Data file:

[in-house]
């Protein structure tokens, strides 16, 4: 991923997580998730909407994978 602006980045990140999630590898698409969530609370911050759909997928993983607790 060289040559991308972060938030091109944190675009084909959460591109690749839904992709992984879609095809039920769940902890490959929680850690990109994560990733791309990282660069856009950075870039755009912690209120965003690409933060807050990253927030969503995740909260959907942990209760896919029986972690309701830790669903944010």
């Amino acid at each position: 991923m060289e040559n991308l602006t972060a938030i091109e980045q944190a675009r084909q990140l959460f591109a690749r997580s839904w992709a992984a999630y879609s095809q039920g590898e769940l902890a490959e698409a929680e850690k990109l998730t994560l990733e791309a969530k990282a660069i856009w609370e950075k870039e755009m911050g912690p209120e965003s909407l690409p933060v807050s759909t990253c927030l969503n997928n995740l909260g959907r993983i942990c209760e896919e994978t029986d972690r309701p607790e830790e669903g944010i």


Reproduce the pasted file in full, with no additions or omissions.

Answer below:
[in-house]
């Protein structure tokens, strides 16, 4: 991923997580998730909407994978 602006980045990140999630590898698409969530609370911050759909997928993983607790 060289040559991308972060938030091109944190675009084909959460591109690749839904992709992984879609095809039920769940902890490959929680850690990109994560990733791309990282660069856009950075870039755009912690209120965003690409933060807050990253927030969503995740909260959907942990209760896919029986972690309701830790669903944010």
């Amino acid at each position: 991923m060289e040559n991308l602006t972060a938030i091109e980045q944190a675009r084909q990140l959460f591109a690749r997580s839904w992709a992984a999630y879609s095809q039920g590898e769940l902890a490959e698409a929680e850690k990109l998730t994560l990733e791309a969530k990282a660069i856009w609370e950075k870039e755009m911050g912690p209120e965003s909407l690409p933060v807050s759909t990253c927030l969503n997928n995740l909260g959907r993983i942990c209760e896919e994978t029986d972690r309701p607790e830790e669903g944010i």